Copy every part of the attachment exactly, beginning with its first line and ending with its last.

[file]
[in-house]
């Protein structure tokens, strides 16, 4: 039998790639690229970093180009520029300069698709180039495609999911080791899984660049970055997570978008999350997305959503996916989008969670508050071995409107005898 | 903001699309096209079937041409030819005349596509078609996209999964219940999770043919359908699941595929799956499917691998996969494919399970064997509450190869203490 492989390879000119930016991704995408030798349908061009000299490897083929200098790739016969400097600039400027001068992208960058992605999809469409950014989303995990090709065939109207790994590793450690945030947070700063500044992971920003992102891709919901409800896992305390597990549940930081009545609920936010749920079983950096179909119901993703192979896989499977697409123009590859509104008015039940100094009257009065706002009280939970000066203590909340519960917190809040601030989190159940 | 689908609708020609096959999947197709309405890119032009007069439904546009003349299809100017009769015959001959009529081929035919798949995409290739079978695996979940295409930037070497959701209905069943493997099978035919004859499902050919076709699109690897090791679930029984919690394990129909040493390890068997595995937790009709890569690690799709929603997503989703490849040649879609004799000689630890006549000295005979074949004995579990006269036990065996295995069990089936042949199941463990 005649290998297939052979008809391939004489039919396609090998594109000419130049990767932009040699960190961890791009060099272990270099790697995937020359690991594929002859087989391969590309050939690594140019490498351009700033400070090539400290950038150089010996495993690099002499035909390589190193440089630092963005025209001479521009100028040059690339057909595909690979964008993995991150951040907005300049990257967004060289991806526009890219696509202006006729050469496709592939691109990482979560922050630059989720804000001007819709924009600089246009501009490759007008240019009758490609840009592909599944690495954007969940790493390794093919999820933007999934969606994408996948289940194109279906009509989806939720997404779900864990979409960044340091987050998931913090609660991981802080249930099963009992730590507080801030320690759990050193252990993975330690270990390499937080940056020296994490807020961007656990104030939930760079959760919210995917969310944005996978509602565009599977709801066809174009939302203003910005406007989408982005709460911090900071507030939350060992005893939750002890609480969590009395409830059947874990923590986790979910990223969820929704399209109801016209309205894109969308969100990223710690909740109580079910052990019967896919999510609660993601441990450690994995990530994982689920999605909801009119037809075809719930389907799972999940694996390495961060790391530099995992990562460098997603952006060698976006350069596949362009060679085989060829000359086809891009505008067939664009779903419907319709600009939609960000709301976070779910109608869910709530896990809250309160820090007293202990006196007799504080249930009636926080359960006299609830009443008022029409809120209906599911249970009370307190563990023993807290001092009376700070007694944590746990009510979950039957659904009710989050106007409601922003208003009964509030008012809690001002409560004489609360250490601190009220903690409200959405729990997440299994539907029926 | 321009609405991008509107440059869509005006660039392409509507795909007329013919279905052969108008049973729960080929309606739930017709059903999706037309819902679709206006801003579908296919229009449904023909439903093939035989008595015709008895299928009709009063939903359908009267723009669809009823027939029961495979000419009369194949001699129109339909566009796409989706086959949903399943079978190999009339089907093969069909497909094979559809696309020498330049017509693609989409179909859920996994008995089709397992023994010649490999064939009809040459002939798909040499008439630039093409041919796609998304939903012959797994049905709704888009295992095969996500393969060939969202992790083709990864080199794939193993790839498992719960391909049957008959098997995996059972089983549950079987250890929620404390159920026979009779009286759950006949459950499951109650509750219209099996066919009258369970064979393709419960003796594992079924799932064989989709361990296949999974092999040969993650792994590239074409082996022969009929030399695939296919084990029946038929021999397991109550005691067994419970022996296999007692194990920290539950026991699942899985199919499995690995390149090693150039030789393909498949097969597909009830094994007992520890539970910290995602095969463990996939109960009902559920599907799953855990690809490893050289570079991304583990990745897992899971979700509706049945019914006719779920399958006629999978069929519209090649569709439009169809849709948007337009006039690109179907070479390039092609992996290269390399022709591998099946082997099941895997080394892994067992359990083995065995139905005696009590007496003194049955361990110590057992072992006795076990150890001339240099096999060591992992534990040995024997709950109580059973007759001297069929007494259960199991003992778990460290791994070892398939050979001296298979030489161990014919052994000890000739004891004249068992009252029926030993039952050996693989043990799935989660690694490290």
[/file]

[in-house]
């Protein structure tokens, strides 16, 4: 039998790639690229970093180009520029300069698709180039495609999911080791899984660049970055997570978008999350997305959503996916989008969670508050071995409107005898 | 903001699309096209079937041409030819005349596509078609996209999964219940999770043919359908699941595929799956499917691998996969494919399970064997509450190869203490 492989390879000119930016991704995408030798349908061009000299490897083929200098790739016969400097600039400027001068992208960058992605999809469409950014989303995990090709065939109207790994590793450690945030947070700063500044992971920003992102891709919901409800896992305390597990549940930081009545609920936010749920079983950096179909119901993703192979896989499977697409123009590859509104008015039940100094009257009065706002009280939970000066203590909340519960917190809040601030989190159940 | 689908609708020609096959999947197709309405890119032009007069439904546009003349299809100017009769015959001959009529081929035919798949995409290739079978695996979940295409930037070497959701209905069943493997099978035919004859499902050919076709699109690897090791679930029984919690394990129909040493390890068997595995937790009709890569690690799709929603997503989703490849040649879609004799000689630890006549000295005979074949004995579990006269036990065996295995069990089936042949199941463990 005649290998297939052979008809391939004489039919396609090998594109000419130049990767932009040699960190961890791009060099272990270099790697995937020359690991594929002859087989391969590309050939690594140019490498351009700033400070090539400290950038150089010996495993690099002499035909390589190193440089630092963005025209001479521009100028040059690339057909595909690979964008993995991150951040907005300049990257967004060289991806526009890219696509202006006729050469496709592939691109990482979560922050630059989720804000001007819709924009600089246009501009490759007008240019009758490609840009592909599944690495954007969940790493390794093919999820933007999934969606994408996948289940194109279906009509989806939720997404779900864990979409960044340091987050998931913090609660991981802080249930099963009992730590507080801030320690759990050193252990993975330690270990390499937080940056020296994490807020961007656990104030939930760079959760919210995917969310944005996978509602565009599977709801066809174009939302203003910005406007989408982005709460911090900071507030939350060992005893939750002890609480969590009395409830059947874990923590986790979910990223969820929704399209109801016209309205894109969308969100990223710690909740109580079910052990019967896919999510609660993601441990450690994995990530994982689920999605909801009119037809075809719930389907799972999940694996390495961060790391530099995992990562460098997603952006060698976006350069596949362009060679085989060829000359086809891009505008067939664009779903419907319709600009939609960000709301976070779910109608869910709530896990809250309160820090007293202990006196007799504080249930009636926080359960006299609830009443008022029409809120209906599911249970009370307190563990023993807290001092009376700070007694944590746990009510979950039957659904009710989050106007409601922003208003009964509030008012809690001002409560004489609360250490601190009220903690409200959405729990997440299994539907029926 | 321009609405991008509107440059869509005006660039392409509507795909007329013919279905052969108008049973729960080929309606739930017709059903999706037309819902679709206006801003579908296919229009449904023909439903093939035989008595015709008895299928009709009063939903359908009267723009669809009823027939029961495979000419009369194949001699129109339909566009796409989706086959949903399943079978190999009339089907093969069909497909094979559809696309020498330049017509693609989409179909859920996994008995089709397992023994010649490999064939009809040459002939798909040499008439630039093409041919796609998304939903012959797994049905709704888009295992095969996500393969060939969202992790083709990864080199794939193993790839498992719960391909049957008959098997995996059972089983549950079987250890929620404390159920026979009779009286759950006949459950499951109650509750219209099996066919009258369970064979393709419960003796594992079924799932064989989709361990296949999974092999040969993650792994590239074409082996022969009929030399695939296919084990029946038929021999397991109550005691067994419970022996296999007692194990920290539950026991699942899985199919499995690995390149090693150039030789393909498949097969597909009830094994007992520890539970910290995602095969463990996939109960009902559920599907799953855990690809490893050289570079991304583990990745897992899971979700509706049945019914006719779920399958006629999978069929519209090649569709439009169809849709948007337009006039690109179907070479390039092609992996290269390399022709591998099946082997099941895997080394892994067992359990083995065995139905005696009590007496003194049955361990110590057992072992006795076990150890001339240099096999060591992992534990040995024997709950109580059973007759001297069929007494259960199991003992778990460290791994070892398939050979001296298979030489161990014919052994000890000739004891004249068992009252029926030993039952050996693989043990799935989660690694490290």